Dozens of protesters were wounded on Sunday after police dispersed a pro-reform protest in Casablanca, Morocco's largest city. The violence comes on the heels of King Mohammed VI's promises of sweeping democratic reforms.
AFP - Dozens of protesters were injured, some seriously, Sunday during a clash with security forces who tried to storm the headquarters of a left-wing party in Casablanca, witnesses and and reporters said.
The protesters had sought refuge in the offices of the Unified Socialist Party (PSU) after the security forces broke up a peaceful demonstration calling for political reforms.
A violent confrontation ensued during which a reporter said he witnessed police beating a pregnant woman and some young girls. "It was unusually violent," he said.
"We were meeting in the political office and were about to publish a communique praising the king's speech last Wednesday when the security forces tried to break in," Mohamed Bouaziz, a PSU leader, told AFP.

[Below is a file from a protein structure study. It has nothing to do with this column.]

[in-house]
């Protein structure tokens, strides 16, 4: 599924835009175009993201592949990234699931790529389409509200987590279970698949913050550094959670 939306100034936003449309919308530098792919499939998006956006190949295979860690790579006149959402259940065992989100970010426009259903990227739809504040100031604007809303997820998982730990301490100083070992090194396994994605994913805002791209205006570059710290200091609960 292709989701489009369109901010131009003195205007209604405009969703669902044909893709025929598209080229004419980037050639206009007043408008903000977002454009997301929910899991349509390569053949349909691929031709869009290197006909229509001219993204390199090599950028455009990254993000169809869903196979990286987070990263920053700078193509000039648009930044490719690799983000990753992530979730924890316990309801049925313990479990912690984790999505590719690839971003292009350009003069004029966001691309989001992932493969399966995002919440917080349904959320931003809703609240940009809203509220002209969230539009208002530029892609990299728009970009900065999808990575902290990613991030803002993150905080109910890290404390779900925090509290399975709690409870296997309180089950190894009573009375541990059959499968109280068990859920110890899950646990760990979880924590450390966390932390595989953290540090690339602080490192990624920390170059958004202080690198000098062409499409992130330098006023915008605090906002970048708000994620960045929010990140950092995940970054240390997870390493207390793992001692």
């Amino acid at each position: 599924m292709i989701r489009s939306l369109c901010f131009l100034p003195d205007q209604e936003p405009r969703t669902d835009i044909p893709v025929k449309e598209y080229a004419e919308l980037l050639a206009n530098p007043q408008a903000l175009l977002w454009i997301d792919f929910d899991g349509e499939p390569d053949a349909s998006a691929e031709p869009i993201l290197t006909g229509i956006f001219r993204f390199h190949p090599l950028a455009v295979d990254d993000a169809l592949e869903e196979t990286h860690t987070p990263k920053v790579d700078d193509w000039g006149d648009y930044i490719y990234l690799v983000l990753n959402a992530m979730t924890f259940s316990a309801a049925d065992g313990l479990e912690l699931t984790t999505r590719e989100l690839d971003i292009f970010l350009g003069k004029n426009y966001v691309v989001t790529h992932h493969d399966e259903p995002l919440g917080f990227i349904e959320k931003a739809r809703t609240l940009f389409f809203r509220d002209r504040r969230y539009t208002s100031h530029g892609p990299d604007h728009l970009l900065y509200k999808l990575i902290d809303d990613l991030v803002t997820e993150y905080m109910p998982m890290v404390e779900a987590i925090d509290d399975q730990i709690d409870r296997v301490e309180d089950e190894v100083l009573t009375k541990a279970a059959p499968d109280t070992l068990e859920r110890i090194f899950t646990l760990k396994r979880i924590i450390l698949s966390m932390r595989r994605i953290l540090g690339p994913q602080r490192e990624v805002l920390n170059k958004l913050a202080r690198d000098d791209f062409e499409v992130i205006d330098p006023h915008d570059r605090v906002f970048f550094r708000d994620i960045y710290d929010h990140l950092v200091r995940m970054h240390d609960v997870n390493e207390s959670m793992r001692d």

"The Casablanca governor gave the order," he said. "I consider this a serious political mistake and an action directed against His Majesty (King Mohammed VI), who promised to strengthen individual freedoms."
Earlier, security forces sealed off Mohammed V Square, the site of most demonstrations in the city, and forcefully kept protesters and pedestrians away, an AFP journalist and witnesses said.
The activists were from the Islamist Justice and Charity movement, which is banned but tolerated in Morocco and is one of the north African country's most important political parties.
King Mohammed VI on Wednesday announced sweeping democratic reforms including an elected prime minister and broader personal freedoms in his first speech to the nation since demonstrations on February 20 calling for democratisation and less corruption.
The Moroccan press on Friday described the promised reforms, announced amid popular uprisings rocking the Arab world, as "historic" while speculating over the future of some members of the king's entourage.
Date created : 2011-03-13